Oct 032012


This, Reader, is an upside down brioche. It’s everything I want in a brioche. Light, tender crumb. Raisins. Buttery, yeasty, just-sweet-enough flavor. I was looking for a good breakfast bread to serve in the succah, and this is going to be it.

So why am I showing it to you upside down?

Because I let my attention wander for a minute or two, so the tops burned. I do use a timer, and an oven thermometer. It just…takes experience to figure out how long to bake different sized batches each time.


Still light and tender, in spite of the over-baked top.


This is the quickest brioche recipe I’ve come across; two hours max from start to finish. Using a food processor, that is. Julia Child’s recipe is much more elaborate (12 hours), and The Joy of Cooking’s, which  intrigues me because it requires a starter that soaks in water first,takes 6. Both are much richer in eggs and butter and are no doubt closer to the authentic French brioche. But this Jerusalem version, which Chef Moti Butbuch  gave me, is worth starting with because it’s so easy to make, and everybody loves it. In fact, this is the best excuse for jam and butter that I’ve come up with in a long time.

Timing is important, every step of the way. If you let the dough over-rise in the mold,


the high proportion of yeast will result in a brioche that overflows, like this:


I’ve been experimenting with different brioche shapes.


What I’ve learned is to fill the mold no more than 2/3; to keep an eye on the batter as it rises (it can over-rise in seconds), and to start testing for done-ness 15 minutes into the baking time. I use the time-honored toothpick method – if no crumbs cling, it’s baked.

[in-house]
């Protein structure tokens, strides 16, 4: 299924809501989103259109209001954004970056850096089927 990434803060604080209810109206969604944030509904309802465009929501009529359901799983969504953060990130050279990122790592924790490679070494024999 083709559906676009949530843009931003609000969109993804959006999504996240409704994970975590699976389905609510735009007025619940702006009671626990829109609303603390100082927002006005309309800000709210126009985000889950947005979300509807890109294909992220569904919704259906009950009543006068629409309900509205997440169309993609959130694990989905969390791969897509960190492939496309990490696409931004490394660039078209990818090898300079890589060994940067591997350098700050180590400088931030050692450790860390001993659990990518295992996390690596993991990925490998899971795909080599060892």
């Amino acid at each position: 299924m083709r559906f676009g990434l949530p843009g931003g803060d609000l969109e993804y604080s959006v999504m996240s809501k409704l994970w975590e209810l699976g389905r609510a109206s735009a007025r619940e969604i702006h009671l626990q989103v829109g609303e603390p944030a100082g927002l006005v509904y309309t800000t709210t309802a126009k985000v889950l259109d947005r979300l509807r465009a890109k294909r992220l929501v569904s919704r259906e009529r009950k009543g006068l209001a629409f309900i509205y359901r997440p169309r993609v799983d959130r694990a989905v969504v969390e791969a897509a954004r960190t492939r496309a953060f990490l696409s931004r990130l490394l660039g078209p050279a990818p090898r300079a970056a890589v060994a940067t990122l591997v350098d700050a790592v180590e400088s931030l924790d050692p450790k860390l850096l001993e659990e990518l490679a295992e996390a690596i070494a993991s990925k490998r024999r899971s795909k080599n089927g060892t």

Now you have the benefit of my experience. I wish I could just stick my hand through the monitor and hand you a slice of this brioche. It’s that good.


Simple Brioche With Raisins


500 grams all-purpose flour, sifted

2 egg yolks

1 whole egg

1 fifty-gram (2 oz) cube fresh yeast

1 teaspoon salt

4 tablespoons granulated sugar

1- 1/2 cups warm milk

50 grams (2 oz. – 3.5 tablespoons) cold butter, chopped into dice

80 grams (1/2  cup) raisins

Extra butter and sugar for preparing molds


In  food processor fitted with a steel knife, blend flour and yeast. Add eggs and blend again. Add salt and sugar; blend.

Add milk gradually. The dough will be batter-like. Don’t be discouraged.

Add butter, a little at a time. Blend until all is incorporated. Allow the dough to rise until doubled, 40 minutes to an hour depending on how warm your kitchen is.

Whirl the dough a few minutes. It will become less sticky and leave the sides of the bowl. Now you may transfer it to a bowl, or leave it in the food processor, but the next step will be done by hand. That is, beat the raisins in.

You’ll notice that the more you beat, the more body the dough will take on. But stop beating once the raisins are evenly distributed throughout the dough.

Butter molds generously, then cover sides and bottom of molds with sugar. Tap out any excess sugar. Fill molds 2/3ds.

Allow dough to rise almost to the top of the mold, leaving at least 1/4″ margin for it to rise while baking. In the meantime, preheat the oven to 180° C, 350° F.

Dust the tops of the brioches with sugar. Bake until golden and a toothpick inserted into the center of one emerges clean. This will take from 15-25 minutes, depending on the size of your mold.

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  One Response to “Brioche, The New Succot Breakfast”

  1. Your brioches look so tempting,even with that blackened crust;D

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